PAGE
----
Let me get one assumption about planning your training out up front. The assumption is that you are going to have a weekly training program. There is a day or more of technical training at your club. Two or three days of strength work and three or more days of cardio. You strive to have a regular schedule, where each component has a particular day when you do it. There are more complex approaches possible, but this is a good starting point. And, of course, there is progression from week to week.
First, don't try to do everything. I've presented four different types of core training and there are plenty of other options as well. Instead pick a couple of options and do them a couple of times per week each.
Second, remember that these exercises are not your only core training. Basic weightlifting exercises provide plenty additional stimulus to developing core muscles. Conditioning methods like kettlebells and battle ropes will also help train the core. As will medicine ball exercises (which are a great as a part of the warm-up for class).
Categories of Core TrainingTo help you decide which exercises to do it helps to start by categorize them by the basic kind of benefit the exercises will produce.
Intensity - the most basic core exercises will help us develop stronger core muscles and progression is achieved through increasing intensity. The most basic are the weighted isometric exercises from part I. If you are only going to include one kind of core work then make sure that this is it. Alternatives abound. For this category exercises should be low reps (<15) or low time (<45 seconds), with enough resistance for muscle fatigue to be the limiting factor. These exercises should be stable and involve only short arcs of movement or no motion.
Coordination - other core exercises are better at developing the integration of our core with whole body movement and/or the integration of sensory and muscular activity for balance and agility. Basic, whole body lifts like the squat will develop integration of the core and movement; medicine ball drills will do the same but with a different emphasis. Agility drills (like ladders and cones) will place a core demand where dynamic stability is developed.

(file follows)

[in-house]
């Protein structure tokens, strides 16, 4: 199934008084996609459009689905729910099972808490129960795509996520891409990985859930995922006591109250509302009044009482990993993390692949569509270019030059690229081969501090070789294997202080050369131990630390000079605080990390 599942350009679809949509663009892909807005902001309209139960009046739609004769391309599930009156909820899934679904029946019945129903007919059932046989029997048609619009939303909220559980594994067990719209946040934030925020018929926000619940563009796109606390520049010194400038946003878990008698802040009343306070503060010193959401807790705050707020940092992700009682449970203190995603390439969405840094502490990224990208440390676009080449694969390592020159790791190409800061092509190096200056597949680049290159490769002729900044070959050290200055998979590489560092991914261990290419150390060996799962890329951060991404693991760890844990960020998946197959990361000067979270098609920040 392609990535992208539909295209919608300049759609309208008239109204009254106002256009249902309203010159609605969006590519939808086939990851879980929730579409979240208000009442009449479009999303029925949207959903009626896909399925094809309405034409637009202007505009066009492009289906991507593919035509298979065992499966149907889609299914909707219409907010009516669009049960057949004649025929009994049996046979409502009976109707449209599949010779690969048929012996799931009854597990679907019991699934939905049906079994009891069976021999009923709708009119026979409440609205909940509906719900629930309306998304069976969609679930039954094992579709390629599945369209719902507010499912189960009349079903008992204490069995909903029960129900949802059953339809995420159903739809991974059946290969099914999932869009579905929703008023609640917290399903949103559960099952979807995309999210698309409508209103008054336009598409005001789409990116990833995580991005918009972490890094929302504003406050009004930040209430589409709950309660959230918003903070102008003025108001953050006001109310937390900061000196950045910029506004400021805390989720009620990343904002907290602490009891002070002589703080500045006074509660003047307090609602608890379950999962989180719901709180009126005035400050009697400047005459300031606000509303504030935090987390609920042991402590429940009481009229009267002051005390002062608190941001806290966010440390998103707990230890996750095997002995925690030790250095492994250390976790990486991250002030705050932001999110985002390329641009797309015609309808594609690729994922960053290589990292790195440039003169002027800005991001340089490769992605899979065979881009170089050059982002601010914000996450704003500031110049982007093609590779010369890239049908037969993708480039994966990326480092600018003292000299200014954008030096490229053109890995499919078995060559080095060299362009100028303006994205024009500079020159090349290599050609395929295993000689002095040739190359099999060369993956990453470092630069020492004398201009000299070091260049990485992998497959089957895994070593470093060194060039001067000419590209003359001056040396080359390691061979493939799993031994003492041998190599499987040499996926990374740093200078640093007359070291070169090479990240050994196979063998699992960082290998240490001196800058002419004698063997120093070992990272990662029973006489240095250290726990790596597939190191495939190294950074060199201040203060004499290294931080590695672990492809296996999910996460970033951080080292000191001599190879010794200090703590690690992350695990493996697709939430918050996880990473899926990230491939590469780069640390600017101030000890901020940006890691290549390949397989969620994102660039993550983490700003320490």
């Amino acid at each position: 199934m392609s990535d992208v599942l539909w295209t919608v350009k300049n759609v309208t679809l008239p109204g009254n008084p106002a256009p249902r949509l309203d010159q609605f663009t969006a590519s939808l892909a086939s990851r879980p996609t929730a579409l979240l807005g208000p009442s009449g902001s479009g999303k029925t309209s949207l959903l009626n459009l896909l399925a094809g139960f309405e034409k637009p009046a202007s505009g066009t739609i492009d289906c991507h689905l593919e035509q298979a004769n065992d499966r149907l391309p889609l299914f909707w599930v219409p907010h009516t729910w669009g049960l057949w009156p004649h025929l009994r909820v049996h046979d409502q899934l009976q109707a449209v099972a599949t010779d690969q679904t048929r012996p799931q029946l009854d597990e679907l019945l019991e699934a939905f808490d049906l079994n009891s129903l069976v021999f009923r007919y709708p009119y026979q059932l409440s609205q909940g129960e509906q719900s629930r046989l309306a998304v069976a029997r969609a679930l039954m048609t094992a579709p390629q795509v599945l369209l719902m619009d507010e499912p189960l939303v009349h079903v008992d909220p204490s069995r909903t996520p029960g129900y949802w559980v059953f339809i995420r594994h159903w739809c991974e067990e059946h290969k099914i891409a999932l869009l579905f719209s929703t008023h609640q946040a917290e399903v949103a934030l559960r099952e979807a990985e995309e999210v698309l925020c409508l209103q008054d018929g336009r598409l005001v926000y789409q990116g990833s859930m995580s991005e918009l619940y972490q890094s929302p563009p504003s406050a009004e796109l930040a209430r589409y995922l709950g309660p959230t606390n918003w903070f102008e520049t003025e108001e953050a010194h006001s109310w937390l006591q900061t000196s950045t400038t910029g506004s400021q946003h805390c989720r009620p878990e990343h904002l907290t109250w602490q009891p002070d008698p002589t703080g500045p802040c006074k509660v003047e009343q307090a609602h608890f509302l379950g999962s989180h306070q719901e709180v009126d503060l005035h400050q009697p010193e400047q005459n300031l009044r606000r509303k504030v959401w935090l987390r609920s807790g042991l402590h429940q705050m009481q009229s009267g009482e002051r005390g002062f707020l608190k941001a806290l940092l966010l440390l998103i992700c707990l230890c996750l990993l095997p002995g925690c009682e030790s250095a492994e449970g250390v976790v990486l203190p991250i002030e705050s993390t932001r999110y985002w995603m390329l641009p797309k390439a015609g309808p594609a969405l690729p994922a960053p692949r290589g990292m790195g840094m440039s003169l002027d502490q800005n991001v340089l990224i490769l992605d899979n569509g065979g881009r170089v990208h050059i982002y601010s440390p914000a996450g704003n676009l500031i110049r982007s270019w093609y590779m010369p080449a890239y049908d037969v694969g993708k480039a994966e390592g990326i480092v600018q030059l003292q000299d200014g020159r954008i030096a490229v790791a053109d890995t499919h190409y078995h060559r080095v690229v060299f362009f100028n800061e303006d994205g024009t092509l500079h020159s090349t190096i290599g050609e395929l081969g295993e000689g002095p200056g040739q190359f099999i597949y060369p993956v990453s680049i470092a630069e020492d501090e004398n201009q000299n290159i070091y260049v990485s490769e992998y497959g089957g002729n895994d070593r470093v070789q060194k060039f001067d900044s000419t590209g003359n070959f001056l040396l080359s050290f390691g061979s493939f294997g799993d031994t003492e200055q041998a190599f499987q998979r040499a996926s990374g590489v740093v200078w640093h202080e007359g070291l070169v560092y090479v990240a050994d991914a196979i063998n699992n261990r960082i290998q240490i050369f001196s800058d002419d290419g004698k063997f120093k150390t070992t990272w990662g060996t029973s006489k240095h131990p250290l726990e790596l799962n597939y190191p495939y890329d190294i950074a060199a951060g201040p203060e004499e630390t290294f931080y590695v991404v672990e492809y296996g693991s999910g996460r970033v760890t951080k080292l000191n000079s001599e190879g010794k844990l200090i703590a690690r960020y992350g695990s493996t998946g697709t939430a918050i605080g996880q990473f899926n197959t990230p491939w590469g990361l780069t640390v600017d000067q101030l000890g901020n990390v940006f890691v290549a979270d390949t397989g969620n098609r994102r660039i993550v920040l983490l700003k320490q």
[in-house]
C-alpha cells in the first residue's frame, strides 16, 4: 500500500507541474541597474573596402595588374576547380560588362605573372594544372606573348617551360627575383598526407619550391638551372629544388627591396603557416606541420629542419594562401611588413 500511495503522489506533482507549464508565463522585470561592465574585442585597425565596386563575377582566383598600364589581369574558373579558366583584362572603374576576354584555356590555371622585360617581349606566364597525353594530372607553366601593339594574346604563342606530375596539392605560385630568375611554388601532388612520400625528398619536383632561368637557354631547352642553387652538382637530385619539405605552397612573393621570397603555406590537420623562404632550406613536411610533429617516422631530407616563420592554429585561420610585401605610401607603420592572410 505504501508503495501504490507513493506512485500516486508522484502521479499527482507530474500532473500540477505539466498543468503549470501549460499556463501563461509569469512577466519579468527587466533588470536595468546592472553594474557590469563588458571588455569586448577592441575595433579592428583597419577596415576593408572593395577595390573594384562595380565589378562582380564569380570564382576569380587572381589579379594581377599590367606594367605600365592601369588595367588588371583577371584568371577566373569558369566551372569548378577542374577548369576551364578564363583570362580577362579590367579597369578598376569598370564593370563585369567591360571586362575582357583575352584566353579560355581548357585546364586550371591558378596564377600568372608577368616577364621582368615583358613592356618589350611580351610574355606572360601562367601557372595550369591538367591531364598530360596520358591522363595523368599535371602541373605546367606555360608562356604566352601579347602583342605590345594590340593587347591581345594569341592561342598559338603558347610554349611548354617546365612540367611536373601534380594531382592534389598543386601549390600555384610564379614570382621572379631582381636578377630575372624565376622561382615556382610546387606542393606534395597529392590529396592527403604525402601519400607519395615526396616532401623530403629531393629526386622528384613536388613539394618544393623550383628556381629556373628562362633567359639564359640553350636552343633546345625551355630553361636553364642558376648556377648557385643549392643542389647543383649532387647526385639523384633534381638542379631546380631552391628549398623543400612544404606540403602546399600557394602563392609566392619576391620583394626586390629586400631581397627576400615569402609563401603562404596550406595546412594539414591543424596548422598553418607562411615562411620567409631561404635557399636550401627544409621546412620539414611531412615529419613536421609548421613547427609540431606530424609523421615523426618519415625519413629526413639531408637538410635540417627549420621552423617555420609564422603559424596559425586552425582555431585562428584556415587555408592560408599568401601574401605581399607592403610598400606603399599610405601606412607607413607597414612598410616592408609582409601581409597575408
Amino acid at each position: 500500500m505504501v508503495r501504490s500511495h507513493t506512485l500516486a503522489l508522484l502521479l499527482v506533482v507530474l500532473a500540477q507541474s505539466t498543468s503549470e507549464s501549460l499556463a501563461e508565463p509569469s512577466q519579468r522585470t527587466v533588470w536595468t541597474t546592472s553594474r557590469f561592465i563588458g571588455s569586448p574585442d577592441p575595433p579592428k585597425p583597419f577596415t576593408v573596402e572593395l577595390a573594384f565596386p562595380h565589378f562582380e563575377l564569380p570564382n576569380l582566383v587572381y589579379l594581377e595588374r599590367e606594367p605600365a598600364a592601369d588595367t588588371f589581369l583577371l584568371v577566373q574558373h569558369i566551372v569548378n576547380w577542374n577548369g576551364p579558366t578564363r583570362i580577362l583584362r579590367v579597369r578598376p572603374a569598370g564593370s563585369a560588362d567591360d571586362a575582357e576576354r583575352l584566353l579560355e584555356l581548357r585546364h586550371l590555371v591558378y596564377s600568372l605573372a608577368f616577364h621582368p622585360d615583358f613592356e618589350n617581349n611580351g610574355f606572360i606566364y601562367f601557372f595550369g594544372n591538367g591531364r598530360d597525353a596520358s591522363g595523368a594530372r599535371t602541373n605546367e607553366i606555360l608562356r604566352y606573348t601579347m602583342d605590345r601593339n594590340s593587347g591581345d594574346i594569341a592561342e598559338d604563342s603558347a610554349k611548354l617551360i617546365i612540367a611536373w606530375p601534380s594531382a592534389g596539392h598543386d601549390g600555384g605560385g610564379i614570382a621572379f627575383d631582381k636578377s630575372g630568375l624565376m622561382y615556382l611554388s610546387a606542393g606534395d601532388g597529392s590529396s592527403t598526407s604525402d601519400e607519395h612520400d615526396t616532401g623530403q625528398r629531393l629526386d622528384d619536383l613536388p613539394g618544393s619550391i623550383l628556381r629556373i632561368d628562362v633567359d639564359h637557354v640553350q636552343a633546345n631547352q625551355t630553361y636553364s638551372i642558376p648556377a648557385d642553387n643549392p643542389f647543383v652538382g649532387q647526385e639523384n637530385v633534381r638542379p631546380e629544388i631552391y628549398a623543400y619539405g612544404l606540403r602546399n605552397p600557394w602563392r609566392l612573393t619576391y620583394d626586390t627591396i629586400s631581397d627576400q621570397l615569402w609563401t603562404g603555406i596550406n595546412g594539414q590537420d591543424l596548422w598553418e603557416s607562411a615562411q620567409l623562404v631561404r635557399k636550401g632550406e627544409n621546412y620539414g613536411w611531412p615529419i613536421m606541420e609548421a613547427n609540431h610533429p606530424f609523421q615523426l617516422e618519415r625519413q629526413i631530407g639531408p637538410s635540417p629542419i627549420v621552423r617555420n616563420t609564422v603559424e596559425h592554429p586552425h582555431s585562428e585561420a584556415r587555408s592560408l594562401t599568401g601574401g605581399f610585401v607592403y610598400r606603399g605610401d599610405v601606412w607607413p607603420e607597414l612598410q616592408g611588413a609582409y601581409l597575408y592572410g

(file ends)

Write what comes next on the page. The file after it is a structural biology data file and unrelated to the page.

Specific exercises include those described in parts III and IV. These should be seen as supplemental to other kinds of core exercise. As the other aspects (weightlifting and agility) are more important to include.
Activation - desk jobs, sedentary living and the general frailty of humans mean that we frequently need to help trigger muscles to be more active. These kinds of exercises may be less demanding physically and progress may be noted in improvements to other actions, not the exercise itself. A basic starting point for these are the hip exercises described in part II.
Lots of alternatives exist in this category, for instance the Turkish Get-up or various carry exercises. Common elements are that the exercise is highly form dependent and the core is used to support the resistance, rather than directly causing the movement. They are also low enough in intensity to be done most days.
Deciding What Goes WhereThe different exercises you do should be associated with specific other aspects of your workout, this will help keep things organized and guide decisions about what goes where.
Activation exercises are specifically beneficial as a pre-workout exercise, particularly before weightlifting.
Intensity exercises should probably follow the same schedule as strength training since they will require a rest day in-between. They should be done at the end of a strength training session since the bigger exercises are more technically demanding.
Coordination exercises can be used as part of the warm-up for any kind of exercise or as part of a circuit. Remember, that when used as a warm-up the volume of exercise will be lower than when they are a primary training goal.
When it comes to training, everything should be done a couple of times per week or more. Anything you are training only once a week will not see progress and development. More frequent training is necessary for improvement.
Here's a sample schedule to illustrate
- Monday - Activation and Agility work (coordination) as part of warm-up for class
- Tuesday - Activation before lifting, intensity work after main lifts (coordination)
- Wednesday - Activation and med ball work (coordination) as part of warm-up for class
- Thursday - Activation before lifting, intensity work after main lifts (coordination)
- Friday -Activation before long cardio session
- Saturday - Activation before lifting, intensity work after main lifts (coordination)
- Sunday - rest